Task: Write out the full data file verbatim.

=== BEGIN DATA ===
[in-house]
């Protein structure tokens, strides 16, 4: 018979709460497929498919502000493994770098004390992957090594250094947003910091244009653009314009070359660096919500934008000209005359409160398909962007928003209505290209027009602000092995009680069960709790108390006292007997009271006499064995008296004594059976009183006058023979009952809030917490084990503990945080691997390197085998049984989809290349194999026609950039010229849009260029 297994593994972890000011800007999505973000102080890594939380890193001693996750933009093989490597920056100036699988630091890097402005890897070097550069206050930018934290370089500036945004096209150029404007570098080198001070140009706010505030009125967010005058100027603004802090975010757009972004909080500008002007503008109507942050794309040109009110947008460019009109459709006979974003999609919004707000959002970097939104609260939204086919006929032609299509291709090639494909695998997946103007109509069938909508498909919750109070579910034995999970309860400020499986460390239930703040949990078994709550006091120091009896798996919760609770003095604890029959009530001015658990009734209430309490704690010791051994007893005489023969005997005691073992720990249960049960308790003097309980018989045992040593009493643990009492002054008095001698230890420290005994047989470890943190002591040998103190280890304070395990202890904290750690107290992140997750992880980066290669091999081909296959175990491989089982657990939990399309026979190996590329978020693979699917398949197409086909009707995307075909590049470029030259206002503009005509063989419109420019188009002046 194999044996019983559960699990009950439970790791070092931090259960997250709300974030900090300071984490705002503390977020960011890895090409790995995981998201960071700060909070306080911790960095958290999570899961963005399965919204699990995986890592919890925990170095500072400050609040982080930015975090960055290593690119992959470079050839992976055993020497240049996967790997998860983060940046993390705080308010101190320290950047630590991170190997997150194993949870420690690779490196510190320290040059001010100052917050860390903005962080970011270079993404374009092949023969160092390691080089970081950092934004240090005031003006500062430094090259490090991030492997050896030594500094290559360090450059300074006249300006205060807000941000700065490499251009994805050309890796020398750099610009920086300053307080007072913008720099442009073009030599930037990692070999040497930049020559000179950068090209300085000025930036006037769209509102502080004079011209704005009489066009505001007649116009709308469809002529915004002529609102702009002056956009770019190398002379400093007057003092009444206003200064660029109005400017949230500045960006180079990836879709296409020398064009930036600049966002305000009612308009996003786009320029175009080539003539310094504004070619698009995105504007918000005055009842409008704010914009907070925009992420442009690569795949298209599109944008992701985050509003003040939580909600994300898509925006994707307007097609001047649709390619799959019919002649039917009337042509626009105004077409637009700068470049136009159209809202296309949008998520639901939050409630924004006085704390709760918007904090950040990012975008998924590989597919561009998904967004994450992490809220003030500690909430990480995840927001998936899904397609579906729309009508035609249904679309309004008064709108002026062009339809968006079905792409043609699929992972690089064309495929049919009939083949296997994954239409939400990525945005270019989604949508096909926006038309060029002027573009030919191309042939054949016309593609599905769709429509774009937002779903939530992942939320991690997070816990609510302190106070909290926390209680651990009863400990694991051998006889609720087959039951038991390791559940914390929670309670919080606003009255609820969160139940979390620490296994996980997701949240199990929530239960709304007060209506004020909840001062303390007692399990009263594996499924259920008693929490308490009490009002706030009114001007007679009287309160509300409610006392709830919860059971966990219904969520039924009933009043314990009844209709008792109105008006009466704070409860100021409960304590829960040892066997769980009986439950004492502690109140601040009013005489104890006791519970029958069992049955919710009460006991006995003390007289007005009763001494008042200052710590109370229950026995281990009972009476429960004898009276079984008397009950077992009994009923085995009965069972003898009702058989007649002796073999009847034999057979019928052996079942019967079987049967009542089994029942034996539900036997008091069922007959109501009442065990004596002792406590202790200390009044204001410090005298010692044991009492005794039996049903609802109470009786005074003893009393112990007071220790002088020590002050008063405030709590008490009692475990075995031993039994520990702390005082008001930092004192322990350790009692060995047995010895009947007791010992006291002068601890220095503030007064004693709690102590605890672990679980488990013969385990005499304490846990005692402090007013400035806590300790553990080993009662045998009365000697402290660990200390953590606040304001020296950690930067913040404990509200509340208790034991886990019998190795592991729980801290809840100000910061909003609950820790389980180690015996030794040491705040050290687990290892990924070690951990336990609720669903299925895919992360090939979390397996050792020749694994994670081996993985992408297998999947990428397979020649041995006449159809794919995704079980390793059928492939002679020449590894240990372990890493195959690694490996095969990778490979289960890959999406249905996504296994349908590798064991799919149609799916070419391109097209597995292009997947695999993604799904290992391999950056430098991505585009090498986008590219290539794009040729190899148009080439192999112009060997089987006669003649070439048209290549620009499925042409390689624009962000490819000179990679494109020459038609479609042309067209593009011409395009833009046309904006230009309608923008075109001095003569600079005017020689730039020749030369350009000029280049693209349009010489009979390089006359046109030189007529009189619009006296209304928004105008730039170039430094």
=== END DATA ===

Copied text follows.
[in-house]
């Protein structure tokens, strides 16, 4: 018979709460497929498919502000493994770098004390992957090594250094947003910091244009653009314009070359660096919500934008000209005359409160398909962007928003209505290209027009602000092995009680069960709790108390006292007997009271006499064995008296004594059976009183006058023979009952809030917490084990503990945080691997390197085998049984989809290349194999026609950039010229849009260029 297994593994972890000011800007999505973000102080890594939380890193001693996750933009093989490597920056100036699988630091890097402005890897070097550069206050930018934290370089500036945004096209150029404007570098080198001070140009706010505030009125967010005058100027603004802090975010757009972004909080500008002007503008109507942050794309040109009110947008460019009109459709006979974003999609919004707000959002970097939104609260939204086919006929032609299509291709090639494909695998997946103007109509069938909508498909919750109070579910034995999970309860400020499986460390239930703040949990078994709550006091120091009896798996919760609770003095604890029959009530001015658990009734209430309490704690010791051994007893005489023969005997005691073992720990249960049960308790003097309980018989045992040593009493643990009492002054008095001698230890420290005994047989470890943190002591040998103190280890304070395990202890904290750690107290992140997750992880980066290669091999081909296959175990491989089982657990939990399309026979190996590329978020693979699917398949197409086909009707995307075909590049470029030259206002503009005509063989419109420019188009002046 194999044996019983559960699990009950439970790791070092931090259960997250709300974030900090300071984490705002503390977020960011890895090409790995995981998201960071700060909070306080911790960095958290999570899961963005399965919204699990995986890592919890925990170095500072400050609040982080930015975090960055290593690119992959470079050839992976055993020497240049996967790997998860983060940046993390705080308010101190320290950047630590991170190997997150194993949870420690690779490196510190320290040059001010100052917050860390903005962080970011270079993404374009092949023969160092390691080089970081950092934004240090005031003006500062430094090259490090991030492997050896030594500094290559360090450059300074006249300006205060807000941000700065490499251009994805050309890796020398750099610009920086300053307080007072913008720099442009073009030599930037990692070999040497930049020559000179950068090209300085000025930036006037769209509102502080004079011209704005009489066009505001007649116009709308469809002529915004002529609102702009002056956009770019190398002379400093007057003092009444206003200064660029109005400017949230500045960006180079990836879709296409020398064009930036600049966002305000009612308009996003786009320029175009080539003539310094504004070619698009995105504007918000005055009842409008704010914009907070925009992420442009690569795949298209599109944008992701985050509003003040939580909600994300898509925006994707307007097609001047649709390619799959019919002649039917009337042509626009105004077409637009700068470049136009159209809202296309949008998520639901939050409630924004006085704390709760918007904090950040990012975008998924590989597919561009998904967004994450992490809220003030500690909430990480995840927001998936899904397609579906729309009508035609249904679309309004008064709108002026062009339809968006079905792409043609699929992972690089064309495929049919009939083949296997994954239409939400990525945005270019989604949508096909926006038309060029002027573009030919191309042939054949016309593609599905769709429509774009937002779903939530992942939320991690997070816990609510302190106070909290926390209680651990009863400990694991051998006889609720087959039951038991390791559940914390929670309670919080606003009255609820969160139940979390620490296994996980997701949240199990929530239960709304007060209506004020909840001062303390007692399990009263594996499924259920008693929490308490009490009002706030009114001007007679009287309160509300409610006392709830919860059971966990219904969520039924009933009043314990009844209709008792109105008006009466704070409860100021409960304590829960040892066997769980009986439950004492502690109140601040009013005489104890006791519970029958069992049955919710009460006991006995003390007289007005009763001494008042200052710590109370229950026995281990009972009476429960004898009276079984008397009950077992009994009923085995009965069972003898009702058989007649002796073999009847034999057979019928052996079942019967079987049967009542089994029942034996539900036997008091069922007959109501009442065990004596002792406590202790200390009044204001410090005298010692044991009492005794039996049903609802109470009786005074003893009393112990007071220790002088020590002050008063405030709590008490009692475990075995031993039994520990702390005082008001930092004192322990350790009692060995047995010895009947007791010992006291002068601890220095503030007064004693709690102590605890672990679980488990013969385990005499304490846990005692402090007013400035806590300790553990080993009662045998009365000697402290660990200390953590606040304001020296950690930067913040404990509200509340208790034991886990019998190795592991729980801290809840100000910061909003609950820790389980180690015996030794040491705040050290687990290892990924070690951990336990609720669903299925895919992360090939979390397996050792020749694994994670081996993985992408297998999947990428397979020649041995006449159809794919995704079980390793059928492939002679020449590894240990372990890493195959690694490996095969990778490979289960890959999406249905996504296994349908590798064991799919149609799916070419391109097209597995292009997947695999993604799904290992391999950056430098991505585009090498986008590219290539794009040729190899148009080439192999112009060997089987006669003649070439048209290549620009499925042409390689624009962000490819000179990679494109020459038609479609042309067209593009011409395009833009046309904006230009309608923008075109001095003569600079005017020689730039020749030369350009000029280049693209349009010489009979390089006359046109030189007529009189619009006296209304928004105008730039170039430094």